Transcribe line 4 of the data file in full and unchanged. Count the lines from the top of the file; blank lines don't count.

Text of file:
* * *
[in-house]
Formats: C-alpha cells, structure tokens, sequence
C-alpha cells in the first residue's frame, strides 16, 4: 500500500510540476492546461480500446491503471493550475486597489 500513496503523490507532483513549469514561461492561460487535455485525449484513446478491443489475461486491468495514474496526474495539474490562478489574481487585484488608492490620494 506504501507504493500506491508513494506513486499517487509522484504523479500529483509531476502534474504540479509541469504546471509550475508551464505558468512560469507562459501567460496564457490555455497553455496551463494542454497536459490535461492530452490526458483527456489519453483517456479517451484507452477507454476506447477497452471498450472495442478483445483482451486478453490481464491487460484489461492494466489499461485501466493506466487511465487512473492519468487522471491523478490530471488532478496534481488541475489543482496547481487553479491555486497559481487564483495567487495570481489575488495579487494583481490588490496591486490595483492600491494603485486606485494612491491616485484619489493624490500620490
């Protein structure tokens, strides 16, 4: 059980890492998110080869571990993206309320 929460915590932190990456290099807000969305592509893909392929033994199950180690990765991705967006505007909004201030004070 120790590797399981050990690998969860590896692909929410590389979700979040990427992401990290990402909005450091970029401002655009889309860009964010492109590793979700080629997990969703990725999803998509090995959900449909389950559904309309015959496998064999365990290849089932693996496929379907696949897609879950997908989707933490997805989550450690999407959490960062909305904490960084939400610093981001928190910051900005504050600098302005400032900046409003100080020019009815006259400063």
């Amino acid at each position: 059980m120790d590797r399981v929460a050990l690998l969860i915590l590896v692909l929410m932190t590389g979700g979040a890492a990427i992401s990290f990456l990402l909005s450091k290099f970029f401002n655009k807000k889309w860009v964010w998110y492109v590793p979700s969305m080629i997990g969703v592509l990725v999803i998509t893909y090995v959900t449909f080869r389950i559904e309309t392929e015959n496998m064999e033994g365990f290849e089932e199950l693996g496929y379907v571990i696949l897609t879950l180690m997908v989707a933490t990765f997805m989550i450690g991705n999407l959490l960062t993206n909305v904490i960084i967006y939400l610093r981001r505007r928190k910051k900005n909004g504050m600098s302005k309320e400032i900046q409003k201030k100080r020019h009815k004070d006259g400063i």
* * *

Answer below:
């Protein structure tokens, strides 16, 4: 059980890492998110080869571990993206309320 929460915590932190990456290099807000969305592509893909392929033994199950180690990765991705967006505007909004201030004070 120790590797399981050990690998969860590896692909929410590389979700979040990427992401990290990402909005450091970029401002655009889309860009964010492109590793979700080629997990969703990725999803998509090995959900449909389950559904309309015959496998064999365990290849089932693996496929379907696949897609879950997908989707933490997805989550450690999407959490960062909305904490960084939400610093981001928190910051900005504050600098302005400032900046409003100080020019009815006259400063």